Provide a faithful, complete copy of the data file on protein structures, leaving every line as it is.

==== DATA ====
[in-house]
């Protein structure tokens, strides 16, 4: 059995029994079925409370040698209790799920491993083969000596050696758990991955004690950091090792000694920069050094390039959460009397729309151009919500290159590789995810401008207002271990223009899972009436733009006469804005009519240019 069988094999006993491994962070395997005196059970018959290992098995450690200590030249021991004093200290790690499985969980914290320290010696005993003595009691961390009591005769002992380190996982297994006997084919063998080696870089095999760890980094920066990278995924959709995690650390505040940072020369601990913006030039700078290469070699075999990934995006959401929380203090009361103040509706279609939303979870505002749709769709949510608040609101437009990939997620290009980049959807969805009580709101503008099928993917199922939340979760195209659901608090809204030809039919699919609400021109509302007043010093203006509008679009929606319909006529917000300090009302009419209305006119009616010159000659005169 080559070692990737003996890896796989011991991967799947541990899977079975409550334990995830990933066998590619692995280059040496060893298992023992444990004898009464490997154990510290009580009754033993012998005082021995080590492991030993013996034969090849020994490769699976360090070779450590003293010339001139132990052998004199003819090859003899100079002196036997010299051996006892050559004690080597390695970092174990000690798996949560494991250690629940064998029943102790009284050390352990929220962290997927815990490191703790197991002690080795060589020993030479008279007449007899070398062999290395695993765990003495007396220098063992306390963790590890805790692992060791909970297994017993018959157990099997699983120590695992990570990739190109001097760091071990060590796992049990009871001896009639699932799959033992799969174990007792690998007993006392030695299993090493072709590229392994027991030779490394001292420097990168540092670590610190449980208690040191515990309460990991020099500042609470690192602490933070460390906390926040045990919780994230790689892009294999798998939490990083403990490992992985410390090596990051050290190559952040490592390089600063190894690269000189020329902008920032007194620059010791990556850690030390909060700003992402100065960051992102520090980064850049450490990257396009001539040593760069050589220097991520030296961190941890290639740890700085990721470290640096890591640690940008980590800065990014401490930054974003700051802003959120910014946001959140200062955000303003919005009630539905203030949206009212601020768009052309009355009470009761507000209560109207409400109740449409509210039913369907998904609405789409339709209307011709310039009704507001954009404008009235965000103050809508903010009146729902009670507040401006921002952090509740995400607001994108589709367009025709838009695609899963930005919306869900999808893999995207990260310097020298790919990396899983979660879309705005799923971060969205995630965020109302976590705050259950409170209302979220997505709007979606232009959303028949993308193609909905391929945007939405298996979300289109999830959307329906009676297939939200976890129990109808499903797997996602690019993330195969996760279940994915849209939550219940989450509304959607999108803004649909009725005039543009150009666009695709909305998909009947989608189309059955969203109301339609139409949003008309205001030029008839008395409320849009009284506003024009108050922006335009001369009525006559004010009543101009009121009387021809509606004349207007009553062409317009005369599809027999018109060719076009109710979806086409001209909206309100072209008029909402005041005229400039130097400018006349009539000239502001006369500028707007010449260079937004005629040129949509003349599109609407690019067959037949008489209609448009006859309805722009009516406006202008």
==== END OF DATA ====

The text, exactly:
[in-house]
């Protein structure tokens, strides 16, 4: 059995029994079925409370040698209790799920491993083969000596050696758990991955004690950091090792000694920069050094390039959460009397729309151009919500290159590789995810401008207002271990223009899972009436733009006469804005009519240019 069988094999006993491994962070395997005196059970018959290992098995450690200590030249021991004093200290790690499985969980914290320290010696005993003595009691961390009591005769002992380190996982297994006997084919063998080696870089095999760890980094920066990278995924959709995690650390505040940072020369601990913006030039700078290469070699075999990934995006959401929380203090009361103040509706279609939303979870505002749709769709949510608040609101437009990939997620290009980049959807969805009580709101503008099928993917199922939340979760195209659901608090809204030809039919699919609400021109509302007043010093203006509008679009929606319909006529917000300090009302009419209305006119009616010159000659005169 080559070692990737003996890896796989011991991967799947541990899977079975409550334990995830990933066998590619692995280059040496060893298992023992444990004898009464490997154990510290009580009754033993012998005082021995080590492991030993013996034969090849020994490769699976360090070779450590003293010339001139132990052998004199003819090859003899100079002196036997010299051996006892050559004690080597390695970092174990000690798996949560494991250690629940064998029943102790009284050390352990929220962290997927815990490191703790197991002690080795060589020993030479008279007449007899070398062999290395695993765990003495007396220098063992306390963790590890805790692992060791909970297994017993018959157990099997699983120590695992990570990739190109001097760091071990060590796992049990009871001896009639699932799959033992799969174990007792690998007993006392030695299993090493072709590229392994027991030779490394001292420097990168540092670590610190449980208690040191515990309460990991020099500042609470690192602490933070460390906390926040045990919780994230790689892009294999798998939490990083403990490992992985410390090596990051050290190559952040490592390089600063190894690269000189020329902008920032007194620059010791990556850690030390909060700003992402100065960051992102520090980064850049450490990257396009001539040593760069050589220097991520030296961190941890290639740890700085990721470290640096890591640690940008980590800065990014401490930054974003700051802003959120910014946001959140200062955000303003919005009630539905203030949206009212601020768009052309009355009470009761507000209560109207409400109740449409509210039913369907998904609405789409339709209307011709310039009704507001954009404008009235965000103050809508903010009146729902009670507040401006921002952090509740995400607001994108589709367009025709838009695609899963930005919306869900999808893999995207990260310097020298790919990396899983979660879309705005799923971060969205995630965020109302976590705050259950409170209302979220997505709007979606232009959303028949993308193609909905391929945007939405298996979300289109999830959307329906009676297939939200976890129990109808499903797997996602690019993330195969996760279940994915849209939550219940989450509304959607999108803004649909009725005039543009150009666009695709909305998909009947989608189309059955969203109301339609139409949003008309205001030029008839008395409320849009009284506003024009108050922006335009001369009525006559004010009543101009009121009387021809509606004349207007009553062409317009005369599809027999018109060719076009109710979806086409001209909206309100072209008029909402005041005229400039130097400018006349009539000239502001006369500028707007010449260079937004005629040129949509003349599109609407690019067959037949008489209609448009006859309805722009009516406006202008």